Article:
‘Our first guest in Sandbanks was Samuel Leeds’ boxing coach!’
The starting point for Chris was selling deals to investors. Explaining how the strategy works, he says: “Deal selling is where you find a good property. You actively go there and secure it for a certain price, and you then pass that deal on to an investor, somebody with money essentially, for a fee of £3,000 usually, depending on the size of the deal.”
The last deal they sold earned them a commission of £20,000, plus a box ticket for Chris to watch Wolverhampton Wanderers’ matches.
“Originally, we wanted £30,000, so the guy threw that in because he knew I liked Wolves and football.”
The deal was to buy six apartments by Chester Racecourse which had already been running as serviced accommodation for several years and were making £120,000 per annum.
Darcy says: “We saw all the figures. We verified them and did a lot of groundwork on it. We negotiated the price down to £900,000 in the end. The seller wanted £1.1m.”
“At the time we thought this is a killer deal. We would have had it, had we not been tied up and too busy in other things.”
Their training taught them not to waste an opportunity and so they sold it to an investor who lives in the area.
Having the right education and being in the right circles enabled Darcy and Chris to secure the off-market property and find a buyer with relative ease. Their commission reflected the discount they negotiated, the value of the property and the rental income it generates.
They require a potential investor to pay a percentage of their fee upfront, and to sign a non-disclosure agreement before allowing the client to view a property. The advance payment is refundable within 14 days if for any reason the investor wants to pull out of the purchase. This is stated in their contract and is legally binding.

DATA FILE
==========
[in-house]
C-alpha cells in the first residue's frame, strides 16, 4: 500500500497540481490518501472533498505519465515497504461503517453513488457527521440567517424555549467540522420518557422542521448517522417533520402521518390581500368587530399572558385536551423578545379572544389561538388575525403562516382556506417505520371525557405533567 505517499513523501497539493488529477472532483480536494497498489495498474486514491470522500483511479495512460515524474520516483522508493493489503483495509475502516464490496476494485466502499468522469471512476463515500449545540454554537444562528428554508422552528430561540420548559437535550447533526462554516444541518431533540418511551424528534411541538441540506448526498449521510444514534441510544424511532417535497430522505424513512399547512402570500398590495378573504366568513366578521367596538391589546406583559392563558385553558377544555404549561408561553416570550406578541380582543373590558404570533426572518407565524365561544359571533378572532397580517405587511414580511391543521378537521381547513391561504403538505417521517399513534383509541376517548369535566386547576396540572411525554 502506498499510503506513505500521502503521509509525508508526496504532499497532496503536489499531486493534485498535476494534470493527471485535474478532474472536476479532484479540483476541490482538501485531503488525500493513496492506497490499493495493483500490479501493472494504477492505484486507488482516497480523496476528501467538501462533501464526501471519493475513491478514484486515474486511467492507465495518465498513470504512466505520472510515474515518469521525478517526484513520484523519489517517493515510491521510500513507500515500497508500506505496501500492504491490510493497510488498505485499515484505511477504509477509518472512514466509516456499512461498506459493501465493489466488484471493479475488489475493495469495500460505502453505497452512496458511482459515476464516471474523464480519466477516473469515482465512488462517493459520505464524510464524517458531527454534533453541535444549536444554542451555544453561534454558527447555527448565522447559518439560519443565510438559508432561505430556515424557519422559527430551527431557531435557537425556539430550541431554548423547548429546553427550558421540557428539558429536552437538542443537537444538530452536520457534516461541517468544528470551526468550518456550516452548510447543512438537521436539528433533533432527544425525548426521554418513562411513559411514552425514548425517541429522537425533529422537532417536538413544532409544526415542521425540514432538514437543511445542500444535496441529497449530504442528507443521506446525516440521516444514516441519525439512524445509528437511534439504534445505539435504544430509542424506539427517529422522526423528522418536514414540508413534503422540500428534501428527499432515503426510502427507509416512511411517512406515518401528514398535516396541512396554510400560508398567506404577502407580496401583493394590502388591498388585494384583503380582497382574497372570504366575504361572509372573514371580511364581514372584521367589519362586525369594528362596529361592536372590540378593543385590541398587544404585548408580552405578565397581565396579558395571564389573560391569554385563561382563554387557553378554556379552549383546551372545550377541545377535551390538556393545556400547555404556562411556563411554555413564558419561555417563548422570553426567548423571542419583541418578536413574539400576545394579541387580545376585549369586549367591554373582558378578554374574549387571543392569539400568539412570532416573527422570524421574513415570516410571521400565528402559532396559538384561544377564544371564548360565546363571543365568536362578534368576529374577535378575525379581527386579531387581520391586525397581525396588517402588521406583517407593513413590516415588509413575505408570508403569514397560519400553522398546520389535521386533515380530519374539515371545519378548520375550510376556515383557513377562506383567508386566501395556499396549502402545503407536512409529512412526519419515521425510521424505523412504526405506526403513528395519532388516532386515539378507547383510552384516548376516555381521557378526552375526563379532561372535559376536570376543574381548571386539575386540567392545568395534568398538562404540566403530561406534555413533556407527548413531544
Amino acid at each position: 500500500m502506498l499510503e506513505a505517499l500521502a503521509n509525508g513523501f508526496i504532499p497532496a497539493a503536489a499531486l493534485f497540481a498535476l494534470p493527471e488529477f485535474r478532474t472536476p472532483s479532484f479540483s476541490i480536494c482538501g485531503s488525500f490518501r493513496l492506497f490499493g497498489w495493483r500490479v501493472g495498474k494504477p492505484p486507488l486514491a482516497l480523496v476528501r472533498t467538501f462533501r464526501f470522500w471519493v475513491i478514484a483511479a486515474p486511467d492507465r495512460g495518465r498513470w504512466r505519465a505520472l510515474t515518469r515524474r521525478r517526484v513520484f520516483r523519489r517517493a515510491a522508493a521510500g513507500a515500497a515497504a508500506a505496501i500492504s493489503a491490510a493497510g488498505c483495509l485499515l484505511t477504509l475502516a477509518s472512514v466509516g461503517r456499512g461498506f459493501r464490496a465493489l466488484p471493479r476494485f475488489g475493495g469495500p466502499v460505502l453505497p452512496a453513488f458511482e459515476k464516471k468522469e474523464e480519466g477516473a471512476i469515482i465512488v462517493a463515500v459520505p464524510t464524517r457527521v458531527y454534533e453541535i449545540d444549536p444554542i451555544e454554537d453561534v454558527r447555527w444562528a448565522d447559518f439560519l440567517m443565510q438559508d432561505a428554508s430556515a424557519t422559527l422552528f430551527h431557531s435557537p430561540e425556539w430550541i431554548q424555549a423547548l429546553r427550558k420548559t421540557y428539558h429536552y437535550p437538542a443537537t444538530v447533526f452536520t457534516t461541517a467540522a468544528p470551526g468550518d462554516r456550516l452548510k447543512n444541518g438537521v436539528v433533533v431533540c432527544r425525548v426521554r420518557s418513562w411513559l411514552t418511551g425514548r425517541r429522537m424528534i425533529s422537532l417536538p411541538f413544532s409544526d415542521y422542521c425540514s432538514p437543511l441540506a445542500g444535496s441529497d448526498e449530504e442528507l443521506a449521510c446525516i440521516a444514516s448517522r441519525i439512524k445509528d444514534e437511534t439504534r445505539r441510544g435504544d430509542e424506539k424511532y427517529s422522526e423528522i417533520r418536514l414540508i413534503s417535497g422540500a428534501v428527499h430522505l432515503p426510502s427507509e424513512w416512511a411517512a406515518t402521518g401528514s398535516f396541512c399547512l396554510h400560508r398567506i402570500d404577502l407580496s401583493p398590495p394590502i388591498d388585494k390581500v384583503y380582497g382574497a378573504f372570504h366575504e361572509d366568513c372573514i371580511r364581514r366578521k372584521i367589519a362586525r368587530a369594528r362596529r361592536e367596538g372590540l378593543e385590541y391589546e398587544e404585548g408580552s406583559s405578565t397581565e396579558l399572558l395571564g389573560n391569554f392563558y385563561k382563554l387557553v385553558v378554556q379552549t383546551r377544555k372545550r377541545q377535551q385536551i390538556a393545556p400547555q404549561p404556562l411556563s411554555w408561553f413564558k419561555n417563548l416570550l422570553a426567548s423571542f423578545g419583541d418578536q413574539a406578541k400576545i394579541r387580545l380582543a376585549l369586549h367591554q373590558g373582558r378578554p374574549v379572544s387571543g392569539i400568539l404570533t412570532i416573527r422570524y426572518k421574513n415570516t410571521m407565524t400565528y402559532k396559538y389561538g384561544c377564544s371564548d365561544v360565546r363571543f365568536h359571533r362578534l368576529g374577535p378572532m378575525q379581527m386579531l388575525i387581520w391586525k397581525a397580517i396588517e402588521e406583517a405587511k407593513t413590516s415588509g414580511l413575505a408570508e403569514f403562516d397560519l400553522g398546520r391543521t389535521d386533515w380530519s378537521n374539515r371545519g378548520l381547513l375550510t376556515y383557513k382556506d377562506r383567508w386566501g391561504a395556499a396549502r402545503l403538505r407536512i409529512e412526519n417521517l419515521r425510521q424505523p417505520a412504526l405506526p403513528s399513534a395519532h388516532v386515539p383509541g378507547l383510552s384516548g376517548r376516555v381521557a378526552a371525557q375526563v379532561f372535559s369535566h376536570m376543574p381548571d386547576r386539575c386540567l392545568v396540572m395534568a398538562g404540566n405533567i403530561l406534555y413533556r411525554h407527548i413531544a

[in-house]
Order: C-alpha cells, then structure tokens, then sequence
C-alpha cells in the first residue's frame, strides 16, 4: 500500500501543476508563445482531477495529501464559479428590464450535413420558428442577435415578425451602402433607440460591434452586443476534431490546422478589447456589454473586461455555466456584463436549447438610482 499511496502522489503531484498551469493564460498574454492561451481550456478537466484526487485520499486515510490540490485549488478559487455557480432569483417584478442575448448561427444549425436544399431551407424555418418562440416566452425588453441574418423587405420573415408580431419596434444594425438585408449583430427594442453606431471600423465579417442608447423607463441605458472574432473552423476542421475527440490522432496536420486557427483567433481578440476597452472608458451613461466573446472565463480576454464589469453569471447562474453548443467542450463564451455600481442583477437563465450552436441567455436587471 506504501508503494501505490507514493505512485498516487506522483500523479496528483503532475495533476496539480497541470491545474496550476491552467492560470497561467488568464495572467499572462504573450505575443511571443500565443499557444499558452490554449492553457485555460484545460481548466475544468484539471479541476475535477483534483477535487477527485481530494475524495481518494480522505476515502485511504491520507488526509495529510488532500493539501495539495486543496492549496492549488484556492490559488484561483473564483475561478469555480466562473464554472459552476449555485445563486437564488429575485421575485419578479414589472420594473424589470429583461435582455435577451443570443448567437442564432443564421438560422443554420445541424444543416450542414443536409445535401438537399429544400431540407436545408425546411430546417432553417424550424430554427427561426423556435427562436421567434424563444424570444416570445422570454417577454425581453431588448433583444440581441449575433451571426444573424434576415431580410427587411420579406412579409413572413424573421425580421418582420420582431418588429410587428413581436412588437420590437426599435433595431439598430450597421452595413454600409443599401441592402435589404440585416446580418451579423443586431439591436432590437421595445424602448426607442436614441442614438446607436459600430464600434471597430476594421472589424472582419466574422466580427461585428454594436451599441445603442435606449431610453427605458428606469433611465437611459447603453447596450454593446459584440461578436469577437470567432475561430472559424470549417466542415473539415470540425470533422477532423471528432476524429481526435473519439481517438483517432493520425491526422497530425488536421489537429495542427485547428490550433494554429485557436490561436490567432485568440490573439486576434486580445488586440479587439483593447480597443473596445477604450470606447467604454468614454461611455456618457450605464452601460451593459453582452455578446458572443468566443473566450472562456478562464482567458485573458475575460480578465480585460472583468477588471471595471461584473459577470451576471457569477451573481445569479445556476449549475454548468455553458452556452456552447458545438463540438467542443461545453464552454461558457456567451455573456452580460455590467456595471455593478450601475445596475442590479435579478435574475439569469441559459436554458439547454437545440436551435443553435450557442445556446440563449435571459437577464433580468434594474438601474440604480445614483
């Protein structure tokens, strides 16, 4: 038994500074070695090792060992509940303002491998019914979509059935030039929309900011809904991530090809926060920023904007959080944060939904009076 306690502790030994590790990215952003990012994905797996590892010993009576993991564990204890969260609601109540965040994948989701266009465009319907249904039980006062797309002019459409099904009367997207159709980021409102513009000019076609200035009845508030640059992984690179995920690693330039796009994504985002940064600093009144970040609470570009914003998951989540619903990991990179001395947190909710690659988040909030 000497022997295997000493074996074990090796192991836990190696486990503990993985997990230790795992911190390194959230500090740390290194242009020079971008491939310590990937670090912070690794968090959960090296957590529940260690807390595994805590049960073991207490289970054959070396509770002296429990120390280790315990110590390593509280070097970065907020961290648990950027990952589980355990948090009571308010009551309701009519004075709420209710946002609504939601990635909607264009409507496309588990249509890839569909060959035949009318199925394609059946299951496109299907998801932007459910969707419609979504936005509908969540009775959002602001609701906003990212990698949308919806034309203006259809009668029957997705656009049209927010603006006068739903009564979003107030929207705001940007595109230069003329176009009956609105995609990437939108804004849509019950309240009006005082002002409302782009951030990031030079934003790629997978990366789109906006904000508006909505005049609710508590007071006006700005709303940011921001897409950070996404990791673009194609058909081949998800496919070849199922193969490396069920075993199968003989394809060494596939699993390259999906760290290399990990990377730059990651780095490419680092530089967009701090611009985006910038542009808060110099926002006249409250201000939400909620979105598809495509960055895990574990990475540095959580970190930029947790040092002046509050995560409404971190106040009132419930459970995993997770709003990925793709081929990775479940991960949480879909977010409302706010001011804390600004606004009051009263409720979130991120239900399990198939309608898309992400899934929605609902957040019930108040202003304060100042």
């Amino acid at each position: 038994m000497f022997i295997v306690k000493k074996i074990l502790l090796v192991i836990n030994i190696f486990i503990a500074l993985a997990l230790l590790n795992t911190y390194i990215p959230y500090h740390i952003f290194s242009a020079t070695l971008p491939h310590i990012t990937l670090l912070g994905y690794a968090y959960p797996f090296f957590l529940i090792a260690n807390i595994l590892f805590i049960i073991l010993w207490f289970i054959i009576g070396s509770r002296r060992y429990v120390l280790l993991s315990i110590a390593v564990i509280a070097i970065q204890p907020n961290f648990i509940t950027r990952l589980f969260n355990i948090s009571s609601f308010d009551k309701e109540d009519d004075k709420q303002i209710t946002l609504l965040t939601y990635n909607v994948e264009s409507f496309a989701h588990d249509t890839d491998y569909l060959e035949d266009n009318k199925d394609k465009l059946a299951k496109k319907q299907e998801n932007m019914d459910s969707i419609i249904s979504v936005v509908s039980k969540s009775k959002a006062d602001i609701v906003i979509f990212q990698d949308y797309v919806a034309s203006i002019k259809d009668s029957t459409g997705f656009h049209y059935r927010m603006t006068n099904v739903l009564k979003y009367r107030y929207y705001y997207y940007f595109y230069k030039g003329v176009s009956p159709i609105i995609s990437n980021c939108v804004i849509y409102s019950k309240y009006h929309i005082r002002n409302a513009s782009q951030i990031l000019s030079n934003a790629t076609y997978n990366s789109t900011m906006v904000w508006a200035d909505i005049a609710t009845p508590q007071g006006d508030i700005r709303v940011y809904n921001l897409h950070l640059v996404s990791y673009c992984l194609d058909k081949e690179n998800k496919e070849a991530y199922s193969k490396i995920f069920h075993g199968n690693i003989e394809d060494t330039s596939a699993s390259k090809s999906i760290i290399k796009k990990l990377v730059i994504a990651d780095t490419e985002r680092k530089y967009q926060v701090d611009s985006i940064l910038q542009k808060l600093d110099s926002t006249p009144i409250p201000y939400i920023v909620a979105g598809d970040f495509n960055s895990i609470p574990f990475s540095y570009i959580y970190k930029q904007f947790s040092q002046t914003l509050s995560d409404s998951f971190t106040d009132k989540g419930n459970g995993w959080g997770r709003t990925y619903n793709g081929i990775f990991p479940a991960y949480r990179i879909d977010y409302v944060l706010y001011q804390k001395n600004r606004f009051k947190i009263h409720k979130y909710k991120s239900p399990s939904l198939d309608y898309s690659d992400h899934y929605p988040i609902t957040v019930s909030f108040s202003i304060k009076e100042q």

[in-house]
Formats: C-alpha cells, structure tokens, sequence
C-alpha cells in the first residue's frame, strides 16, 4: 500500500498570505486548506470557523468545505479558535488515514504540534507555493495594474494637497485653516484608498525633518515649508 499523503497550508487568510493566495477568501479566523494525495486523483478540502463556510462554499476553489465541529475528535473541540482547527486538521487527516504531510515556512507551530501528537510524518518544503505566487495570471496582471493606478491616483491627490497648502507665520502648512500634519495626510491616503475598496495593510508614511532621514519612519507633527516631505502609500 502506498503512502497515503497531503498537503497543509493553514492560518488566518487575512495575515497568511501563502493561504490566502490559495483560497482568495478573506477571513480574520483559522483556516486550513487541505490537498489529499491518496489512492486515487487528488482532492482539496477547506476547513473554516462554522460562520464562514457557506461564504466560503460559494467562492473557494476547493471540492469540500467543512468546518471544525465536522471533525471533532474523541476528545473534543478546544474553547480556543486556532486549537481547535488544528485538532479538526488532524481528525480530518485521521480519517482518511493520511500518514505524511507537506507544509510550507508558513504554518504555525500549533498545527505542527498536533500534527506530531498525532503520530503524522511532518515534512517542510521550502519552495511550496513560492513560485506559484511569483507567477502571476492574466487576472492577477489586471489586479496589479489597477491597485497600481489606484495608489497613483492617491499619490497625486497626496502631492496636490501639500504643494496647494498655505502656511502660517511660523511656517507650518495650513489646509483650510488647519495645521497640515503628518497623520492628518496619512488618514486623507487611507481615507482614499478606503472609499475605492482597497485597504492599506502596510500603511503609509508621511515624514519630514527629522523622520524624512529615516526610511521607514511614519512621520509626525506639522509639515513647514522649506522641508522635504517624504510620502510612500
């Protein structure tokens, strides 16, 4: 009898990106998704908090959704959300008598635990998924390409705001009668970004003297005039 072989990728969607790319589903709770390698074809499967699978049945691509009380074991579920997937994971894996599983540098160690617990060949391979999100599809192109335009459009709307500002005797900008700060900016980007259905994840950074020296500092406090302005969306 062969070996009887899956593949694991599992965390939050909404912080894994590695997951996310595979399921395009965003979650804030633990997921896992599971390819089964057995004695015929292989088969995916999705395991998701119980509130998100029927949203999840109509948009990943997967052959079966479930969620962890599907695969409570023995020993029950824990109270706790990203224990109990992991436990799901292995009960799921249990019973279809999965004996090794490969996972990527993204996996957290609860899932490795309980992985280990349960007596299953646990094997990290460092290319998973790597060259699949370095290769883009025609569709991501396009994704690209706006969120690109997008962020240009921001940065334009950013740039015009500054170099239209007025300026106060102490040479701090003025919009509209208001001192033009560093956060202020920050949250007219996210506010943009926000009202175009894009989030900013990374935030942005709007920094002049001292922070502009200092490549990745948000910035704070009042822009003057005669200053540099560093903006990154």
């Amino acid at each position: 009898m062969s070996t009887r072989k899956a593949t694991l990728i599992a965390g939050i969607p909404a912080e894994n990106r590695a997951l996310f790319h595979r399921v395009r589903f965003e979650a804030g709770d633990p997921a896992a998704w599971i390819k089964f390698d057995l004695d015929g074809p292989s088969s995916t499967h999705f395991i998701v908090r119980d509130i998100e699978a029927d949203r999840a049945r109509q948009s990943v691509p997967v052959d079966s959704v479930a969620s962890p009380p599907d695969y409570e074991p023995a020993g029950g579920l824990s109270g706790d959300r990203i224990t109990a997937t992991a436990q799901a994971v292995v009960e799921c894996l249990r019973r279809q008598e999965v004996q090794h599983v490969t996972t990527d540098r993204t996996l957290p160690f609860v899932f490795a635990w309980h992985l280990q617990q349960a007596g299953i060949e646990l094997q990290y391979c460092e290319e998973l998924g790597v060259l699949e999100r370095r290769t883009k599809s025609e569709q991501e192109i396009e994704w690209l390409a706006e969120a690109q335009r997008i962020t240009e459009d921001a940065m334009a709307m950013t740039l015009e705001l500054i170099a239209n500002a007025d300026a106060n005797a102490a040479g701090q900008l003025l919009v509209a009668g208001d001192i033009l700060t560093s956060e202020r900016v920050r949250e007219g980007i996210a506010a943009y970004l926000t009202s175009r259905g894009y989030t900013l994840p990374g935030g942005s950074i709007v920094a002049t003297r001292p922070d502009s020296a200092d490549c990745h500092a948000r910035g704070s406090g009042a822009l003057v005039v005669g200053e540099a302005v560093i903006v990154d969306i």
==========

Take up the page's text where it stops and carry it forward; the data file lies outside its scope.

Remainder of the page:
The rent-to-rent side of their business is also thriving. Darcy’s first rent-to-SA was a two-bed apartment near to Gunwharf Quays, a designer shopping outlet in Portsmouth. They still rent it out now.
Darcy says it brings in about £1,000 a month which is largely a passive income as she was taught on her training how to systemise the operation.
“We have a great cleaning team in place. I call them my superheroes. They’re my eyes and ears.”
They also use software, provided by Uplisting, which helps them to manage their short stay bookings across multiple platforms, including Airbnb and booking.com
“It automates pretty much 99 per cent of things,” Darcy adds.
Their latest rent-to-serviced accommodation is a two-bed beachside apartment in Sandbanks which was fully booked throughout the summer.
Unbeknown to them, their first guest was Samuel’s boxing coach who was preparing Samuel for his charity fight with rival property trainer Rob Moore.
The boxing trainer was impressed with the apartment but told Samuel he felt the place wasn’t quite ready because the television was still in the box, and he needed towels.
Chris had been keen to get the apartment up and running quickly, and therefore the TV had not yet been installed. When Chris and Darcy found out their guest was Samuel’s trainer, they were concerned he would slate their accommodation.
“We thought Samuel’s going to tell us off because we haven’t done a good job!” admits Chris.
Happily, the boxer left them a favourable review. The pair pay £1,800 a month to rent the place. During the peak summer season, they were charging guests £400 a night to stay there and are now receiving more bookings for November and December.
Depending on the time of year, their rent-to-rents make them £10,000 a month and sometimes more.
Bungalows project is set to make a profit of over £800,000